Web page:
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20 May 2008 | News

by VIKY, D-Club member

Who’s ever going to catch up with him now? Whether it rains or shines, it’s always him: Valentino Rossi, today with 90 wins under his belt alongside Angel Nieto and sitting pretty at the top of the world motorcycle racing standings.
What more could you ask from a day that proved that Yamaha is the most balanced bike that anyone can ride without even apparently making much effort, as demonstrated by the shape poor Jorge Lorenzo was in: two fractured ankles, two nasty spills during the time trials – he got off to a bad start but came in 2nd past the checkered flag. Colin Edwards, who hadn’t been seen much since his golden years in Superbike competition, didn’t make a single mistake and came in 3rd to make the winners’ platform look more like a Yamaha dealership.
Vale rode a race like the one in China, even if he himself probably hadn’t expected to do so well. After spending most of Friday playing around with the driving position for his M1, he was assigned a disappointing 4th place in the starting grid (more precisely, the half second behind the leader was disappointing) due to the excellent performance of a tire that he’d never succeeded in using very well before.

After getting off to a good start, he got passed right away on the first curve by Hayden, Vermeulen, and Toseland, as Casey Stoner took the lead followed closely by Dani Pedrosa with Colin Edwards hot at his heels. Rossi began fighting his way back up through the ranks, first blowing by Hayden and then Vermeulen before gluing himself to his friend Colin’s exhaust pipe. After getting past Edwards, Vale began putting the pressure on Dani and Casey, passing the Spaniard first and then the Australian.
From here on in, after only three laps the race was already Rossi’s hands. With one fastest lap after another, only Pedrosa attempted to keep up with him but never really gave him much need for worry.
Ten laps from the end, the Stoner story reached its denouement: in the long curve to the right after the straightway, Casey slowed down suddenly as Colin swerved out behind him just in time to claim a 3rd place finish. Stoner had to push his way back into his box and change his bike that hadn’t been provided with rain tires (it started raining in the 7th lap) and get back in the race two laps behind the others.

Bringing up the rear, Jorge Lorenzo gained ground until he was right behind Edwards (3rd) and Pedrosa (2°), passing first the American and shortly later the Spaniard, in this way gaining second place and widening the gap further.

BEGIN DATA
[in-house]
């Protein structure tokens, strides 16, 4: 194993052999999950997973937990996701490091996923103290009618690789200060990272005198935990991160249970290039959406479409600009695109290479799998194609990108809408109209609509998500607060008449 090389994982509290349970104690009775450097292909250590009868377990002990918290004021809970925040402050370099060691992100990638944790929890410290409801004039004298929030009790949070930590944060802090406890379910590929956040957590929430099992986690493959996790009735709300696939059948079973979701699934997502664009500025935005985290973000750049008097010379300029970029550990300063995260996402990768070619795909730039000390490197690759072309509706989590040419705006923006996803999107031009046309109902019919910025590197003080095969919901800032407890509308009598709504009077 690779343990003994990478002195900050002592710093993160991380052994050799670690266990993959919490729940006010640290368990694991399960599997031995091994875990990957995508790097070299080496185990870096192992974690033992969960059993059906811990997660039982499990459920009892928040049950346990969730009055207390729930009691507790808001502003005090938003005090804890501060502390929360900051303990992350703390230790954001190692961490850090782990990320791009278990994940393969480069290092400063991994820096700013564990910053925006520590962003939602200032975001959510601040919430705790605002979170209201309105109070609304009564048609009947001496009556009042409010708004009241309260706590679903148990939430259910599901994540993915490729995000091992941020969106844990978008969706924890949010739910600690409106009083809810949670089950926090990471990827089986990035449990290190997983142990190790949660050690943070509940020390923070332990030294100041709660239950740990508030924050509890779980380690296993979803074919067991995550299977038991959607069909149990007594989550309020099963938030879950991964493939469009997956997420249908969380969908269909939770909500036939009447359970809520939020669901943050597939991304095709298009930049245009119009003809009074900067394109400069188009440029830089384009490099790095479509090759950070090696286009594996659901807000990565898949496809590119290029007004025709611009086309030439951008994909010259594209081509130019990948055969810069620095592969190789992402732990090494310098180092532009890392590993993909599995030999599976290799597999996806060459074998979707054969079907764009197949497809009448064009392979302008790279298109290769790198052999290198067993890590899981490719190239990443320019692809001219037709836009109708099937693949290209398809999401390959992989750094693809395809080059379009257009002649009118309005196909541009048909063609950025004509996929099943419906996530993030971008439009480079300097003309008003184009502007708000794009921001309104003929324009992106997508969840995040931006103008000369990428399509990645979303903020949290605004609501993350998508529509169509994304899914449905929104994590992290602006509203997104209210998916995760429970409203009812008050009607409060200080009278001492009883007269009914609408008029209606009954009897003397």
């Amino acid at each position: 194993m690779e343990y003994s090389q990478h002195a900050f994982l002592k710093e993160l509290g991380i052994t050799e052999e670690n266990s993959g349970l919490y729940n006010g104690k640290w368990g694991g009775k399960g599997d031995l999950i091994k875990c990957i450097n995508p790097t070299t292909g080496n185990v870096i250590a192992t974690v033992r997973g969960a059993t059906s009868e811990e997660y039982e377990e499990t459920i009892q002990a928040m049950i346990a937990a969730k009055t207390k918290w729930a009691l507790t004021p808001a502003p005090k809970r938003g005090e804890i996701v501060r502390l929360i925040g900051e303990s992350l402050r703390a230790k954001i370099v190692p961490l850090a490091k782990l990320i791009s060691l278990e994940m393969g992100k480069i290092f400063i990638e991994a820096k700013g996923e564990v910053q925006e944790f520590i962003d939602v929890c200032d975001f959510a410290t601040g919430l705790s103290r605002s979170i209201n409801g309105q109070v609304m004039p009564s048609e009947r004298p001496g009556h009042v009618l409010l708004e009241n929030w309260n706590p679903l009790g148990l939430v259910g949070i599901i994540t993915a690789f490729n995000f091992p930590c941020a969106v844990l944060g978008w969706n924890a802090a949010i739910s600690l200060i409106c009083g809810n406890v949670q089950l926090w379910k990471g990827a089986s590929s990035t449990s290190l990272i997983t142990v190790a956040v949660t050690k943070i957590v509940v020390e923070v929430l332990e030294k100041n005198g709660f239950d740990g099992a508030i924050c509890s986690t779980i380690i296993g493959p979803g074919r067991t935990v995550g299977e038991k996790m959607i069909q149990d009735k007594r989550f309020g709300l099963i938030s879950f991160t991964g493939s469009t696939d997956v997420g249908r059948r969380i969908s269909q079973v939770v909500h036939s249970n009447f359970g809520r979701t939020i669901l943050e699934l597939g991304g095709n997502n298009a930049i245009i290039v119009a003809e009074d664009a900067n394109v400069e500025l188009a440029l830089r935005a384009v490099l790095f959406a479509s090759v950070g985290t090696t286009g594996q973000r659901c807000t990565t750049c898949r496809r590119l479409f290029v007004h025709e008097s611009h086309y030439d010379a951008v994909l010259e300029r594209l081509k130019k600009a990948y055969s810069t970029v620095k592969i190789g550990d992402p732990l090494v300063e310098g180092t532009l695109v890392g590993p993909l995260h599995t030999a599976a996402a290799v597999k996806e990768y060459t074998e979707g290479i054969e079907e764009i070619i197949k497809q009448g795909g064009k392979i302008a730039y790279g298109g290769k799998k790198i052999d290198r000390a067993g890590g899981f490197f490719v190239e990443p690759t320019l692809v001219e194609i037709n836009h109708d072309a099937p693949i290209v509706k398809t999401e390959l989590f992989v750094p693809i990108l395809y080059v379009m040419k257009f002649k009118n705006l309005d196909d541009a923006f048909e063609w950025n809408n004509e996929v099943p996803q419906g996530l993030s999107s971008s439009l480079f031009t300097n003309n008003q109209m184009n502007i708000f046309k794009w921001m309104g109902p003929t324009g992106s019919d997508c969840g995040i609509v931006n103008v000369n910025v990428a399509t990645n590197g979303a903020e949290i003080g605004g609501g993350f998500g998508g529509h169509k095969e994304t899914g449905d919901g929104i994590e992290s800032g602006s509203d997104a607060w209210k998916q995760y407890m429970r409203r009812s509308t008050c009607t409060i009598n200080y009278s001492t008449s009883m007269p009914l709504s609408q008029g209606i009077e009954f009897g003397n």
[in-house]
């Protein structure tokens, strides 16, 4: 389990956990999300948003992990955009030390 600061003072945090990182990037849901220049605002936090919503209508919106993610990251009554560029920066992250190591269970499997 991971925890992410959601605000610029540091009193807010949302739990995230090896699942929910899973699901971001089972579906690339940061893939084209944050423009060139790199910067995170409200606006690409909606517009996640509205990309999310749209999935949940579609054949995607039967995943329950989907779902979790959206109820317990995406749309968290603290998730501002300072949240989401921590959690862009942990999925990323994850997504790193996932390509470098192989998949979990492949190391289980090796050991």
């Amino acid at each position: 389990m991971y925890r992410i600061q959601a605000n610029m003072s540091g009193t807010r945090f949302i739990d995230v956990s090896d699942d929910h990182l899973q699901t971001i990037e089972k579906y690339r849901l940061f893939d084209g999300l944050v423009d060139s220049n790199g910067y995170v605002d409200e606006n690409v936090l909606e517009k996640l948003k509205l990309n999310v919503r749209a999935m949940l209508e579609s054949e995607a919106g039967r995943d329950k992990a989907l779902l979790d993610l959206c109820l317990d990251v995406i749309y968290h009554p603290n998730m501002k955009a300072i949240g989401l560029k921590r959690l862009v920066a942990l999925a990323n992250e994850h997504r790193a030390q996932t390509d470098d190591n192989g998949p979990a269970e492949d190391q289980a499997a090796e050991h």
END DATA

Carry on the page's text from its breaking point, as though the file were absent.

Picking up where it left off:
At 5 laps from the end, even the Texan passed Pedrosa, and this put only Yamahas on the winners’ stand with Rossi crossing the finish line ahead of Lorenzo and Edwards, Pedrosa coming in 4th and Vermeulen 5th, and a good 6th place for Dovizioso followed by James Toseland. Casey Stoner is still having problems and came in 16th just behind Marco Melandri at 15th .
In the honor lap, Angel Nieto brought Valentino back to his box on his M1 in celebration of the 90th victory by the racer from Pesaro.
Although there’s been a lot of talk about the troubles Casey Stoner has been having lately, every self-respecting champion has had to face moments of difficulty. Just look at what Valentino Rossi has gone through in the past two years: some people had even dared say his career was over. The truth is, Stoner still has a lot to learn. He beat everyone else last year because his Ducati was one step ahead of the other bikes. Now that that’s no longer the case, Casey has to tough it out for himself. The hard thing is not reaching the top but staying there.

I' ve got my own theory on the tires mystery: Bridgestone is simply happier to win with Rossi, not only for the greater media impact that a champion of his caliber brings, but simply because the bike ridden by rival Jorge Lorenzo is the exact same as Valentino’s except for the tires. Bridgestone wants Michelin and everyone else to know that – bikes being equal – Bridgestone tires make the difference.
The next race is scheduled for Mugello, a hometown affair for the Italians who always ride faster here. Rossi won here last year, even after he’d ridden at clearly less than his best for the entire past season, and for last year’s fantastic Casey Stoner, Mugello was one of the few places his Ducati encountered difficulty, even if he did finish fourth that day. Mugello will be another interrogation point for Lorenzo, not to mention Dovizioso or De Angelis because neither have ever raced in the highest CC Class before. The tune for Toseland is different because he’s never even seen Mugello.
With Rossi at the top of the standings, the atmosphere is sure to be intense: we almost expect him to ride with a knife blade clenched between his teeth…and a sharp one at that!